Interesting article today about Jon Oxer, a bloke who's been up-teching his life - as a hobby. You know, electronicising his house, car, body, etc.
There's nothing too alarming about this: doubtless there's a lot of techy blokes (and a few women) around the world doing this.
Yet it's interesting to read about some of the things he's done.
He chipped his arm (injecting a rice-grain-sized gadget) to allow him to open the door without a key. He has electronically enabled all [accessible] doors and windows such that he can secure the whole house on command.
He even gets notified of every mail delivery - mostly junk, though, I'd imagine.
Imagine going to bed and forgetting to close/set/turn off something. Then being able to press a few buttons to sort it out without getting up. Presuming the remote is simple enough to remember how to do everything you need.
To his credit, he maintains a principle of getting everything to work invisibly - ie, wireless everywhere, and control mechanisms effectively hidden.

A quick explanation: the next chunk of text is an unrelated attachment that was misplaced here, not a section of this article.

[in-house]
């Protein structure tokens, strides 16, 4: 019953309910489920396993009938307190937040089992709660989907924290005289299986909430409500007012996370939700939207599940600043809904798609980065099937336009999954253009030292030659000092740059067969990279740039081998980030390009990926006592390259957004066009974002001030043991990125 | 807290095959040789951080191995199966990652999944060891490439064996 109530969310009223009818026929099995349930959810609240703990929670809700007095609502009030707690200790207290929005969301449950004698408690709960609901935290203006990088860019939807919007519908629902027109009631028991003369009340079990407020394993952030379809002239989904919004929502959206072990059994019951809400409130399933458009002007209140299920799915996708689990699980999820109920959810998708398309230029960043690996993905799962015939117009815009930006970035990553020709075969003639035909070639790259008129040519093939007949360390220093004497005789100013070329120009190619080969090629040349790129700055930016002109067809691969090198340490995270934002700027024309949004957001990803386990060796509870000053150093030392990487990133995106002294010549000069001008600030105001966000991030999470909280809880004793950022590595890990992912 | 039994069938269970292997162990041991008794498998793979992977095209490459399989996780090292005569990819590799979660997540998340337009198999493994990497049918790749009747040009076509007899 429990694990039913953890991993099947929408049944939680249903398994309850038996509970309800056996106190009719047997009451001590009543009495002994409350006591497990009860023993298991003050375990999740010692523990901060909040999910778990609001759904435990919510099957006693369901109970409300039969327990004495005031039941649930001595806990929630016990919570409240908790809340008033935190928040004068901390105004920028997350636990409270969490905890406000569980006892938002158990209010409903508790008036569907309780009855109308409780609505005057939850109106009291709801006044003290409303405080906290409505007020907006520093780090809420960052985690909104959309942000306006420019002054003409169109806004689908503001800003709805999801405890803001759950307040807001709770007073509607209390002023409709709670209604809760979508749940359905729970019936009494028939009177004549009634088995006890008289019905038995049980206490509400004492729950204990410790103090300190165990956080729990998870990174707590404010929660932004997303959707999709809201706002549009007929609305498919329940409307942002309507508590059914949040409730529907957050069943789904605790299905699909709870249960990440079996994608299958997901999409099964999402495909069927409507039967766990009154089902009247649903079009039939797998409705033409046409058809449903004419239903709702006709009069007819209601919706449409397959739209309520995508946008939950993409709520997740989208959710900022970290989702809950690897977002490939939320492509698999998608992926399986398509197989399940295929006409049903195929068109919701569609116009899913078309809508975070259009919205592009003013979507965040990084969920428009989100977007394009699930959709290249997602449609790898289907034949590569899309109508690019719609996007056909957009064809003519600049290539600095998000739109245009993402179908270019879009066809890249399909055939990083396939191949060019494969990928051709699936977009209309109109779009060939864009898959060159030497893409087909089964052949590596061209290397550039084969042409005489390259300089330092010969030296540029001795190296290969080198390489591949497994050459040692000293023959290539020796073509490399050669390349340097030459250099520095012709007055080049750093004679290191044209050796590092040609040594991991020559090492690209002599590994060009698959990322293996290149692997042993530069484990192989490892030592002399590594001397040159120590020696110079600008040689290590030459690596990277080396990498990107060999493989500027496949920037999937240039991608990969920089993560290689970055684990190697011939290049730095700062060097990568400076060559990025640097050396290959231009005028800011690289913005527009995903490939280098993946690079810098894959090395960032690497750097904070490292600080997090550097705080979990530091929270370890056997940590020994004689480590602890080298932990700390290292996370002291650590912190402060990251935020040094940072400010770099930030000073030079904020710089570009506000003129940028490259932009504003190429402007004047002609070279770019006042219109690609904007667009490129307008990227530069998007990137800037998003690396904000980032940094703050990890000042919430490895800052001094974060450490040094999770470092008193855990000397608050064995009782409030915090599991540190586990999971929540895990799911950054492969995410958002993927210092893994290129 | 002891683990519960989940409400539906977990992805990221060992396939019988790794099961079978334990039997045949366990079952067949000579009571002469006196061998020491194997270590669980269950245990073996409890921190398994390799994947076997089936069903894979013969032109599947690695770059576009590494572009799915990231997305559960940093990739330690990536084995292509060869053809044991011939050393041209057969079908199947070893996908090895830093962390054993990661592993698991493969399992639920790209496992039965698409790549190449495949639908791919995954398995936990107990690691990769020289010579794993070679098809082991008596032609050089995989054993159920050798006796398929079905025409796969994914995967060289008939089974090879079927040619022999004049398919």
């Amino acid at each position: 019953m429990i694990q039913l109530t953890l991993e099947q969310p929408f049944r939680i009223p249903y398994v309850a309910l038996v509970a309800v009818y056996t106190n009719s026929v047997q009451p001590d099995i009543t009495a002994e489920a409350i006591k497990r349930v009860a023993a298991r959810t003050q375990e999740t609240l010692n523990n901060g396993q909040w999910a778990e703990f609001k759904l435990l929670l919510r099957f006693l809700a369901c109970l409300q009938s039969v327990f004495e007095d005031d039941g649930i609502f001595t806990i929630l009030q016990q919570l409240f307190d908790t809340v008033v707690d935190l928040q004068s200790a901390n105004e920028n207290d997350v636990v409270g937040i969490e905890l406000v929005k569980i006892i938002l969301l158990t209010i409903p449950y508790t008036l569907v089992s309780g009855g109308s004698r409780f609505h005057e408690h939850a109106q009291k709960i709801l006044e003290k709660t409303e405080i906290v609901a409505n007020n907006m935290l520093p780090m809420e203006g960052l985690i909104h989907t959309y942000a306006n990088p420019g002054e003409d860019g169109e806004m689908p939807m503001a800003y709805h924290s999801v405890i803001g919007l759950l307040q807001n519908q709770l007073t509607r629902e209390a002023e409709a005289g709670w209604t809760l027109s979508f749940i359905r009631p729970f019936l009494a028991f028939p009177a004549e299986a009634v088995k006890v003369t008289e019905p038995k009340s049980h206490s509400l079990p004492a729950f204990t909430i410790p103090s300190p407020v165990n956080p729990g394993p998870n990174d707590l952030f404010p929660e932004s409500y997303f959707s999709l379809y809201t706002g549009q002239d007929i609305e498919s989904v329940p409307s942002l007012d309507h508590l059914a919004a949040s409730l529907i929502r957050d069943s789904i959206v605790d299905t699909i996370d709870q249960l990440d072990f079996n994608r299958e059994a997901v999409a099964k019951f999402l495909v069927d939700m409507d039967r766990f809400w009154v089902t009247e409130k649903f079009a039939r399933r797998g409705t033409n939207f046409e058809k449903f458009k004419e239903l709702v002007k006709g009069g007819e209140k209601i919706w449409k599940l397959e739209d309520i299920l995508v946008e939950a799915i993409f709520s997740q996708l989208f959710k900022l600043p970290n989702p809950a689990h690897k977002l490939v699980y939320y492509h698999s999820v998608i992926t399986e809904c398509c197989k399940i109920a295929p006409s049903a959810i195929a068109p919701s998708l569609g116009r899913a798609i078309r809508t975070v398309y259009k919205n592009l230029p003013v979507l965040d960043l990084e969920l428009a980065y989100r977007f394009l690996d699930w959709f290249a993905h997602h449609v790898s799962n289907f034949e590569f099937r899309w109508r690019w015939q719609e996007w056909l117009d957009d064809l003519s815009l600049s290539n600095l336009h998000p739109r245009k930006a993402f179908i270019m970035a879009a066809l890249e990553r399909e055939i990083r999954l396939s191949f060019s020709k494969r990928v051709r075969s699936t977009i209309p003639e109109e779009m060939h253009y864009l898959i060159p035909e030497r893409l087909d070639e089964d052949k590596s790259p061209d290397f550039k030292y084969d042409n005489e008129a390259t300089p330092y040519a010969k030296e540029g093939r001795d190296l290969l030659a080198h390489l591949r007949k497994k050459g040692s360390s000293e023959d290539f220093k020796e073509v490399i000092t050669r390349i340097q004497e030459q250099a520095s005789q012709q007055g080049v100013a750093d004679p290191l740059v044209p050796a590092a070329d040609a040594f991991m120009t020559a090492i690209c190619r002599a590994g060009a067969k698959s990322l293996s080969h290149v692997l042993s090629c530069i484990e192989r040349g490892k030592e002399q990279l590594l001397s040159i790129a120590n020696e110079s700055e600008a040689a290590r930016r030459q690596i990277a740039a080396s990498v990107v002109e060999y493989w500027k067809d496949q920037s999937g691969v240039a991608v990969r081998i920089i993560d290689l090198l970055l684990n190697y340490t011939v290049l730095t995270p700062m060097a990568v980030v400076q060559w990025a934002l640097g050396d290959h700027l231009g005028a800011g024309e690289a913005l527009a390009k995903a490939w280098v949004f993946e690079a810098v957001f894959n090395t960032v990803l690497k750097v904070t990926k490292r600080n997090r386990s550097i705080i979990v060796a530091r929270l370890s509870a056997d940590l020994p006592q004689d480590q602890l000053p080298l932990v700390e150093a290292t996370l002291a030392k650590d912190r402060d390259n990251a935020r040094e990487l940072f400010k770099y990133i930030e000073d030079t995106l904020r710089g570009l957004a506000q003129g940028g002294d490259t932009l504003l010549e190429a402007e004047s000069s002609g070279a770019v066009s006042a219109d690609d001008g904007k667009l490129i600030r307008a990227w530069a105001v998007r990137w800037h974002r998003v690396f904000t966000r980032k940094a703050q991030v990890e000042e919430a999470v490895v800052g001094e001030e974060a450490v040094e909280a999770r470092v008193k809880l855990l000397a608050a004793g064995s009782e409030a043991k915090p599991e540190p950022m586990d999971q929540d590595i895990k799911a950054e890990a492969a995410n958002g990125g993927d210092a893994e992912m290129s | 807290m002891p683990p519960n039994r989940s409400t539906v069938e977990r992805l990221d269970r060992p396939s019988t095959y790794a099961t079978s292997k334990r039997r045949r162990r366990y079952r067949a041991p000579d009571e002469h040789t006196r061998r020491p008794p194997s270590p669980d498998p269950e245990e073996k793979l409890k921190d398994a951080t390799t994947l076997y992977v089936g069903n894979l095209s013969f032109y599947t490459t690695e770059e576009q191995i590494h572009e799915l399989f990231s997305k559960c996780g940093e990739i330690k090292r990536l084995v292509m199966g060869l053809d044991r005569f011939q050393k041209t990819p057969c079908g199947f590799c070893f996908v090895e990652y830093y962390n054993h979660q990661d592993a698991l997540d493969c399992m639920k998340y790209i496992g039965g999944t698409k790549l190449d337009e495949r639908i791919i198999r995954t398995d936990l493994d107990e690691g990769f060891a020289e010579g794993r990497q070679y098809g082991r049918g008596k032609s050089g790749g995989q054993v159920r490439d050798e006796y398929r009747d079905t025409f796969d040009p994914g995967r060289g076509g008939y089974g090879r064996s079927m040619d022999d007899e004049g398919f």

Throughout these projects, it's hard to escape the thought that when something goes wrong, it's going to create such inconvenience. Such as not being able to get in the house. Strongly advised to ensure there are reality override backups for everything - it's easy forget something like that, to dire consequence.
A couple more salient points emerge from the article. First, for someone sufficiently enthused, imagination is just about the only limit to what can be achieved, given the componentry available.
Second: some of the innovations will doubtless prove an expensive waste of time. But out of all this will probably emerge a number of ideas that doubtless have legs. Fertile ground for venture capital.
Interesting to keep abreast of his initiatives - and the bloke's got a blog, so it is possible to keep up. And he says the phone's been ringing off the hook since the article came out.